What are some figures of speech that Poe uses in his poem "The Sleeper"? Ex: metaphors, similes, hyperbole, any other types

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Poe uses both simile and personification to create the strange atmosphere of this poem. The "wanton airs" are personified as "laughingly" dropping through the lattice. He metaphorically describes the vapor from the golden moon as "opiate," unsurprisingly so given his own probable use of drugs. The lake is likened to Lethe, the river of forgetfulness in myth. Personification again occurs when he characterizes the "wanton" air as "fearfully" stirring the curtain canopy; and a final time, the "forest vault" in which he wishes to enclose the dead girl is personified as "triumphant."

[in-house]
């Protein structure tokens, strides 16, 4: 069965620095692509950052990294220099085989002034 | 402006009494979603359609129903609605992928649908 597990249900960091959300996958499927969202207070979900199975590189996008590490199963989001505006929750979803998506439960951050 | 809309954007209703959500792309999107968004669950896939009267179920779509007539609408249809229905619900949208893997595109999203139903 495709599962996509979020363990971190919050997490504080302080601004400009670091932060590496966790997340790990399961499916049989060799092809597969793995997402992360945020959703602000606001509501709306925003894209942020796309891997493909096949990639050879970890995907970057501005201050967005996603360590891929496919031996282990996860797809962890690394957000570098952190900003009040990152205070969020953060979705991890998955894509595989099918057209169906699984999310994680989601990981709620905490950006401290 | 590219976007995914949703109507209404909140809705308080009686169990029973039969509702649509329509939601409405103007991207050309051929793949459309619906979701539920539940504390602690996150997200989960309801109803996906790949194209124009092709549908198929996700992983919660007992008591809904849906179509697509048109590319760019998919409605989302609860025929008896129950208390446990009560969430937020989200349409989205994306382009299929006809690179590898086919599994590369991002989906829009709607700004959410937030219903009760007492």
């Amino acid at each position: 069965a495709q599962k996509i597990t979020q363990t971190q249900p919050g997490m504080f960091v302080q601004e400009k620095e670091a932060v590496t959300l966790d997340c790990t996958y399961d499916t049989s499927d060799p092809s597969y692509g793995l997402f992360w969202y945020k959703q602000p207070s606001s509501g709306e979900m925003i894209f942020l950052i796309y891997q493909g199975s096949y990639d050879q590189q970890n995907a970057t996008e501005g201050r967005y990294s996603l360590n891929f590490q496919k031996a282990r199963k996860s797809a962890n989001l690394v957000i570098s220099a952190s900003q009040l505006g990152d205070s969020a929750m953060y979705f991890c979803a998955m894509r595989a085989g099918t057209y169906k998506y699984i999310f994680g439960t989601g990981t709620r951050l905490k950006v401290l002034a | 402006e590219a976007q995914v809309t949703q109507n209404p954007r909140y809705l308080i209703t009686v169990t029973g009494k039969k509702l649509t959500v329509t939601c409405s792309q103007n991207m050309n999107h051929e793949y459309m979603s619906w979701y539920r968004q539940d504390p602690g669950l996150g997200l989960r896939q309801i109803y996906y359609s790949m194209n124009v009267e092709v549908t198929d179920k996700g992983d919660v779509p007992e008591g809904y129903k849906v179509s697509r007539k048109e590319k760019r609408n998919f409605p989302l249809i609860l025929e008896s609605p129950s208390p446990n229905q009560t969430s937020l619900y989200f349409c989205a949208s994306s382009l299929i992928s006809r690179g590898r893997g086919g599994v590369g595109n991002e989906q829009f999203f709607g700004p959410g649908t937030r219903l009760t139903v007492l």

What I find more interesting as a literary device than these incidental instances of simile and metaphor is the irony with which Poe imbues the verses. He is outwardly expressing his wish that the young lady rest peacefully. But the imagery throughout the poem is anything but peaceful. The drug reference, the "wanton airs" in their "wizard rout," the "pale-sheeted ghosts" passing by, and the "worms" creeping about her...

(The entire section contains 3 answers and 553 words.)

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